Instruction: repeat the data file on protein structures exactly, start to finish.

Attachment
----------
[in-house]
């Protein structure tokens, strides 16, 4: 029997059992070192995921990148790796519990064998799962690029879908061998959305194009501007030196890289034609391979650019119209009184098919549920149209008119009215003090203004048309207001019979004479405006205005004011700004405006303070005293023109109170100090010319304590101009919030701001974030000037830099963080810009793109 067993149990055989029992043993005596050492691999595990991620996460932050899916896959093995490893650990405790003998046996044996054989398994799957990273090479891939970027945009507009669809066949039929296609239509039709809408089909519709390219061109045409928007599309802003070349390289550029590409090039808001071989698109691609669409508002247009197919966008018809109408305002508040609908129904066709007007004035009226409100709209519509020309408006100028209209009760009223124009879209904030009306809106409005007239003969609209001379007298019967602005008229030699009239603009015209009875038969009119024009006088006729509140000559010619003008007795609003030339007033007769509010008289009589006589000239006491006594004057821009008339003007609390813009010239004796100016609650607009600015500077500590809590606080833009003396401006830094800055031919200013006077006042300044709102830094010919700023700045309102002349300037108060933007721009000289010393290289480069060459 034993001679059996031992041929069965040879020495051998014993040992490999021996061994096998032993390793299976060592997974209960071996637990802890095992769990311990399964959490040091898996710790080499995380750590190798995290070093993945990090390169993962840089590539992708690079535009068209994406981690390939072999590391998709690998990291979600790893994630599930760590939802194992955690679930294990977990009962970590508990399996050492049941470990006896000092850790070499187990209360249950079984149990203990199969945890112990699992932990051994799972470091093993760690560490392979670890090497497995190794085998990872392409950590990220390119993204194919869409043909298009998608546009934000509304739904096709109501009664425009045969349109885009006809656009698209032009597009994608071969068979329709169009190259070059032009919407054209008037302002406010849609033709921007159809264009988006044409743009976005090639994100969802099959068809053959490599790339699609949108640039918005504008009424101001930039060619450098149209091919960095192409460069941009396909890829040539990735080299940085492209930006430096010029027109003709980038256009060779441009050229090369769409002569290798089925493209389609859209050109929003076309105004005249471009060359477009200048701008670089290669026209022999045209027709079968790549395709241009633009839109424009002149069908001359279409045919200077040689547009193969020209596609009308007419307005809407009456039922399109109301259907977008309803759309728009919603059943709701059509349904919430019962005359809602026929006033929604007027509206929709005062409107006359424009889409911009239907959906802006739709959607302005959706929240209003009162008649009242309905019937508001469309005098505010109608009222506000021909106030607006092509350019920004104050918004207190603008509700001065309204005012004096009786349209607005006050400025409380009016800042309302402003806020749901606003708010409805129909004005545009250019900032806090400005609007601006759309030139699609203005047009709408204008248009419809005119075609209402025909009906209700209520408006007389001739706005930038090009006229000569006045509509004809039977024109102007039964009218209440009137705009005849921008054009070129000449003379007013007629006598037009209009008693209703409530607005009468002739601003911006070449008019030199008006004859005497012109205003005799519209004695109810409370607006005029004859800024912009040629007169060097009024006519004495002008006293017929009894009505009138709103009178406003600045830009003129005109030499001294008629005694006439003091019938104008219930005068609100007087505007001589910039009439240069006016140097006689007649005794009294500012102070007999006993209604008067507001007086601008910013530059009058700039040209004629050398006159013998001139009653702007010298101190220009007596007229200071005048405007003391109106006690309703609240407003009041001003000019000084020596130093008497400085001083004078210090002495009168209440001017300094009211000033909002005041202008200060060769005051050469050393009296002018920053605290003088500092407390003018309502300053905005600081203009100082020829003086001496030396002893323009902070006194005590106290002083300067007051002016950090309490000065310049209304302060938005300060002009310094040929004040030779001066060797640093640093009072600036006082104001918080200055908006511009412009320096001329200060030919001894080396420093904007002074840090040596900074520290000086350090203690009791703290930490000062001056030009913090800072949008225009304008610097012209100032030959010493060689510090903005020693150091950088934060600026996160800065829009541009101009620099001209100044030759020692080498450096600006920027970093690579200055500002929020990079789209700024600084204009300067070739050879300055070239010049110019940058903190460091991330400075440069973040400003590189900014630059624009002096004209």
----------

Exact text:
[in-house]
């Protein structure tokens, strides 16, 4: 029997059992070192995921990148790796519990064998799962690029879908061998959305194009501007030196890289034609391979650019119209009184098919549920149209008119009215003090203004048309207001019979004479405006205005004011700004405006303070005293023109109170100090010319304590101009919030701001974030000037830099963080810009793109 067993149990055989029992043993005596050492691999595990991620996460932050899916896959093995490893650990405790003998046996044996054989398994799957990273090479891939970027945009507009669809066949039929296609239509039709809408089909519709390219061109045409928007599309802003070349390289550029590409090039808001071989698109691609669409508002247009197919966008018809109408305002508040609908129904066709007007004035009226409100709209519509020309408006100028209209009760009223124009879209904030009306809106409005007239003969609209001379007298019967602005008229030699009239603009015209009875038969009119024009006088006729509140000559010619003008007795609003030339007033007769509010008289009589006589000239006491006594004057821009008339003007609390813009010239004796100016609650607009600015500077500590809590606080833009003396401006830094800055031919200013006077006042300044709102830094010919700023700045309102002349300037108060933007721009000289010393290289480069060459 034993001679059996031992041929069965040879020495051998014993040992490999021996061994096998032993390793299976060592997974209960071996637990802890095992769990311990399964959490040091898996710790080499995380750590190798995290070093993945990090390169993962840089590539992708690079535009068209994406981690390939072999590391998709690998990291979600790893994630599930760590939802194992955690679930294990977990009962970590508990399996050492049941470990006896000092850790070499187990209360249950079984149990203990199969945890112990699992932990051994799972470091093993760690560490392979670890090497497995190794085998990872392409950590990220390119993204194919869409043909298009998608546009934000509304739904096709109501009664425009045969349109885009006809656009698209032009597009994608071969068979329709169009190259070059032009919407054209008037302002406010849609033709921007159809264009988006044409743009976005090639994100969802099959068809053959490599790339699609949108640039918005504008009424101001930039060619450098149209091919960095192409460069941009396909890829040539990735080299940085492209930006430096010029027109003709980038256009060779441009050229090369769409002569290798089925493209389609859209050109929003076309105004005249471009060359477009200048701008670089290669026209022999045209027709079968790549395709241009633009839109424009002149069908001359279409045919200077040689547009193969020209596609009308007419307005809407009456039922399109109301259907977008309803759309728009919603059943709701059509349904919430019962005359809602026929006033929604007027509206929709005062409107006359424009889409911009239907959906802006739709959607302005959706929240209003009162008649009242309905019937508001469309005098505010109608009222506000021909106030607006092509350019920004104050918004207190603008509700001065309204005012004096009786349209607005006050400025409380009016800042309302402003806020749901606003708010409805129909004005545009250019900032806090400005609007601006759309030139699609203005047009709408204008248009419809005119075609209402025909009906209700209520408006007389001739706005930038090009006229000569006045509509004809039977024109102007039964009218209440009137705009005849921008054009070129000449003379007013007629006598037009209009008693209703409530607005009468002739601003911006070449008019030199008006004859005497012109205003005799519209004695109810409370607006005029004859800024912009040629007169060097009024006519004495002008006293017929009894009505009138709103009178406003600045830009003129005109030499001294008629005694006439003091019938104008219930005068609100007087505007001589910039009439240069006016140097006689007649005794009294500012102070007999006993209604008067507001007086601008910013530059009058700039040209004629050398006159013998001139009653702007010298101190220009007596007229200071005048405007003391109106006690309703609240407003009041001003000019000084020596130093008497400085001083004078210090002495009168209440001017300094009211000033909002005041202008200060060769005051050469050393009296002018920053605290003088500092407390003018309502300053905005600081203009100082020829003086001496030396002893323009902070006194005590106290002083300067007051002016950090309490000065310049209304302060938005300060002009310094040929004040030779001066060797640093640093009072600036006082104001918080200055908006511009412009320096001329200060030919001894080396420093904007002074840090040596900074520290000086350090203690009791703290930490000062001056030009913090800072949008225009304008610097012209100032030959010493060689510090903005020693150091950088934060600026996160800065829009541009101009620099001209100044030759020692080498450096600006920027970093690579200055500002929020990079789209700024600084204009300067070739050879300055070239010049110019940058903190460091991330400075440069973040400003590189900014630059624009002096004209």